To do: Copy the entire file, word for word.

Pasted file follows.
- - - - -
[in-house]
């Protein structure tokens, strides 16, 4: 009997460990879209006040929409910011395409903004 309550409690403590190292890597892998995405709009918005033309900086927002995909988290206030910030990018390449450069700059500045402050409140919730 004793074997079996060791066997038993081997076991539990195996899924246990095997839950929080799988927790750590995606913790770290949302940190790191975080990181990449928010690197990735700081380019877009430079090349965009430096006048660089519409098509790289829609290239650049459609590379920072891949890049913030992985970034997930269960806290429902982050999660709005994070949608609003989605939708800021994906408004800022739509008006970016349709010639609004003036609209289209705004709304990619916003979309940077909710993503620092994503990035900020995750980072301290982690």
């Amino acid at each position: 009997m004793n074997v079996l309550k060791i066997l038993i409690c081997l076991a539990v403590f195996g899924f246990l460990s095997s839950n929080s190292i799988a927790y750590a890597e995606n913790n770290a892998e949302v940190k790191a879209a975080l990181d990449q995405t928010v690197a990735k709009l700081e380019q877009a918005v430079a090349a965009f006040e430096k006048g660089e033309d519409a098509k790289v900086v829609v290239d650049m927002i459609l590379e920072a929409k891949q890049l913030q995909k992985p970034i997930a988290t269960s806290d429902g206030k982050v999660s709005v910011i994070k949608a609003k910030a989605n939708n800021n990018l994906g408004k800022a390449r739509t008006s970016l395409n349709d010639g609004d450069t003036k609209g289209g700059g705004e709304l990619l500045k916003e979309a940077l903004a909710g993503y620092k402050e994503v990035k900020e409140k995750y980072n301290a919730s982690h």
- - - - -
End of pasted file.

[in-house]
């Protein structure tokens, strides 16, 4: 009997460990879209006040929409910011395409903004 309550409690403590190292890597892998995405709009918005033309900086927002995909988290206030910030990018390449450069700059500045402050409140919730 004793074997079996060791066997038993081997076991539990195996899924246990095997839950929080799988927790750590995606913790770290949302940190790191975080990181990449928010690197990735700081380019877009430079090349965009430096006048660089519409098509790289829609290239650049459609590379920072891949890049913030992985970034997930269960806290429902982050999660709005994070949608609003989605939708800021994906408004800022739509008006970016349709010639609004003036609209289209705004709304990619916003979309940077909710993503620092994503990035900020995750980072301290982690």
């Amino acid at each position: 009997m004793n074997v079996l309550k060791i066997l038993i409690c081997l076991a539990v403590f195996g899924f246990l460990s095997s839950n929080s190292i799988a927790y750590a890597e995606n913790n770290a892998e949302v940190k790191a879209a975080l990181d990449q995405t928010v690197a990735k709009l700081e380019q877009a918005v430079a090349a965009f006040e430096k006048g660089e033309d519409a098509k790289v900086v829609v290239d650049m927002i459609l590379e920072a929409k891949q890049l913030q995909k992985p970034i997930a988290t269960s806290d429902g206030k982050v999660s709005v910011i994070k949608a609003k910030a989605n939708n800021n990018l994906g408004k800022a390449r739509t008006s970016l395409n349709d010639g609004d450069t003036k609209g289209g700059g705004e709304l990619l500045k916003e979309a940077l903004a909710g993503y620092k402050e994503v990035k900020e409140k995750y980072n301290a919730s982690h």